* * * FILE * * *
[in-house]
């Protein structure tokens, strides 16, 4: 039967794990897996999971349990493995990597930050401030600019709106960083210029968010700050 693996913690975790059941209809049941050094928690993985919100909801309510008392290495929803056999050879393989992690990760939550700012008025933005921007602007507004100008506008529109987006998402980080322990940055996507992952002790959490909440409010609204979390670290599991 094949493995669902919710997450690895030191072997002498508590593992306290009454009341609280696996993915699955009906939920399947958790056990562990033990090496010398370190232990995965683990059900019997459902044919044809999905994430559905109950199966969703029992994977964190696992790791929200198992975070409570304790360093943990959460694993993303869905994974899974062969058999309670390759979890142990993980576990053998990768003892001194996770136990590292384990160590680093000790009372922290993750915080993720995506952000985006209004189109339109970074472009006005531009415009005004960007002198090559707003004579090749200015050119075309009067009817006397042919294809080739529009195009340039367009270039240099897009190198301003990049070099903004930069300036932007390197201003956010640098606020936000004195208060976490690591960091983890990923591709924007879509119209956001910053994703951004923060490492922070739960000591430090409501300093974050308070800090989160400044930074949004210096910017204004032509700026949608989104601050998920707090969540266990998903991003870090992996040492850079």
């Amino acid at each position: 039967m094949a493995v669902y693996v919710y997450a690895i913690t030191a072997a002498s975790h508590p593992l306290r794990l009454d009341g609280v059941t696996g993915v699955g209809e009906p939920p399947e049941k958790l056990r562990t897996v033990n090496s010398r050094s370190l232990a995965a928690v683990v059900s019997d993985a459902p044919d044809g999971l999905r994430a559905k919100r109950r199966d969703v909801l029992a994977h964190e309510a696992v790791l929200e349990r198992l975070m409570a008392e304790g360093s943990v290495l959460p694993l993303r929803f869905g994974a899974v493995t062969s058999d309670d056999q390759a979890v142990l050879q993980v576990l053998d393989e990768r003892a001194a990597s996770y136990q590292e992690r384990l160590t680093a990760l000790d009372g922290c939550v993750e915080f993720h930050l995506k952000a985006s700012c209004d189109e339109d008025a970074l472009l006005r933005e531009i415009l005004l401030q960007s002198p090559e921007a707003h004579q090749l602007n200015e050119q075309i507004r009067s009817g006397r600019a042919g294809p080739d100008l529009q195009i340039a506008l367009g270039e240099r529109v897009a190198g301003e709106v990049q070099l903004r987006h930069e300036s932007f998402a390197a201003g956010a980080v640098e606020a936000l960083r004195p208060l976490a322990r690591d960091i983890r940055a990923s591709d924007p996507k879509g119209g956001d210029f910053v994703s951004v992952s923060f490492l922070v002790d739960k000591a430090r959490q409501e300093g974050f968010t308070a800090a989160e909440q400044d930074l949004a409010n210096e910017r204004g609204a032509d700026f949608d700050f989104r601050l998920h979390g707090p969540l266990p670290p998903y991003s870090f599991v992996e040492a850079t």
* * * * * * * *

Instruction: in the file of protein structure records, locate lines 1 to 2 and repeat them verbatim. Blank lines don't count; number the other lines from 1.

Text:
[in-house]
């Protein structure tokens, strides 16, 4: 039967794990897996999971349990493995990597930050401030600019709106960083210029968010700050 693996913690975790059941209809049941050094928690993985919100909801309510008392290495929803056999050879393989992690990760939550700012008025933005921007602007507004100008506008529109987006998402980080322990940055996507992952002790959490909440409010609204979390670290599991 094949493995669902919710997450690895030191072997002498508590593992306290009454009341609280696996993915699955009906939920399947958790056990562990033990090496010398370190232990995965683990059900019997459902044919044809999905994430559905109950199966969703029992994977964190696992790791929200198992975070409570304790360093943990959460694993993303869905994974899974062969058999309670390759979890142990993980576990053998990768003892001194996770136990590292384990160590680093000790009372922290993750915080993720995506952000985006209004189109339109970074472009006005531009415009005004960007002198090559707003004579090749200015050119075309009067009817006397042919294809080739529009195009340039367009270039240099897009190198301003990049070099903004930069300036932007390197201003956010640098606020936000004195208060976490690591960091983890990923591709924007879509119209956001910053994703951004923060490492922070739960000591430090409501300093974050308070800090989160400044930074949004210096910017204004032509700026949608989104601050998920707090969540266990998903991003870090992996040492850079």